Judge in Ed O’Bannon Case Appears to be Leaning Toward Decision to Radically Change College Sports
In July, 2009 former UCLA All-American Basketball Player Ed O’Bannon filed a suit against the NCAA to allow players to sell the rights to their names, images and likenesses for use on television broadcasts and in video games.
The problem with that:
The NCAA has always viewed college athletes as amateurs. The official line from the NCAA states that, “All student-athletes are required to adhere to NCAA amateurism requirements to remain eligible for intercollegiate competition.”
The amateurism rule includes restrictions against student athletes signing professional contracts with professional teams, receiving money above actual and necessary expenses, receiving a salary for participating in athletics, or receiving benefits from a prospective agent. All of which may be in jeopardy should the plaintiffs succeed.
The three week case is set to end this week.
Those that have not closely followed the trial may be surprised that the outcome will not be decided by a jury but by a single judge (named Claudia Wilken). I’m not sure that a jury trial would be more fair to either side but one thing is troubling. The future of college athletics will be decided by a person who knows little about college athletics.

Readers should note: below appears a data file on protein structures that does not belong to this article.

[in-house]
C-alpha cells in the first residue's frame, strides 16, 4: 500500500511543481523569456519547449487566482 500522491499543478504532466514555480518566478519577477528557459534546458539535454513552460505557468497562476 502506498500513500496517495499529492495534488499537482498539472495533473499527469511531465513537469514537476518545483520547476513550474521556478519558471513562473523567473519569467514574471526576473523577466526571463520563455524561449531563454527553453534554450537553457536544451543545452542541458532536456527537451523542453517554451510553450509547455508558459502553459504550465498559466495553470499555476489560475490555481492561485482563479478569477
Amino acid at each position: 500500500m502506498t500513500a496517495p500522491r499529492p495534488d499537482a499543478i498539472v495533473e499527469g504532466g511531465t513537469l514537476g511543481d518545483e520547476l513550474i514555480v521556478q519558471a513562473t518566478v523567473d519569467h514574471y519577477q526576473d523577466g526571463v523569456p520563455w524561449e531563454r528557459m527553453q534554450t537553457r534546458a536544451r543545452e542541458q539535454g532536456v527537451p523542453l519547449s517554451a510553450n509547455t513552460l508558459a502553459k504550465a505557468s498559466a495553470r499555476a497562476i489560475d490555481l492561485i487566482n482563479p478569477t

Judge Wilken may be an excellent antitrust judge but she has demonstrated a lack of knowledge during the proceedings about the basic structure of college football. Last week she was surprised to discover that the bowl games are run by bowl committees and in yesterday’s proceedings she asked a witness what he was talking about when he referred to the BCS, the FBS, and the CFP (College Football Playoff).
Early in the trial she instructed the NCAA lawyers that “amateurism” was a word she didn’t feel had any bearing on the case. Yet that goes to the very heart of the NCAA’s position which states that, “In the collegiate model of sports, the young men and women competing on the field or court are students first, athletes second.”
To anyone who has followed the proceedings, it’s easy to see that Judge Wilken is leaning toward the plaintiffs’ side. For one thing, she has already publicly stated she has a problem with the NCAA’s no-pay rule.
If she issues an injunction against the NCAA and it is upheld on appeal, the new model of college sports will be radically different from what it has looked like for the past 108 years.
While some may view that possibility as a victory, the ramifications could signal a defeat for non revenue producing sports. In addition such a decision will put college sports in the marketplace bringing with it salaries, player unions, and possible labor disputes.
The judge will hear final arguments Friday and take a few weeks to issue her decision. While it is impossible to predict how Judge Wilken will rule, after two weeks of hearing the case, it doesn’t look good for the NCAA.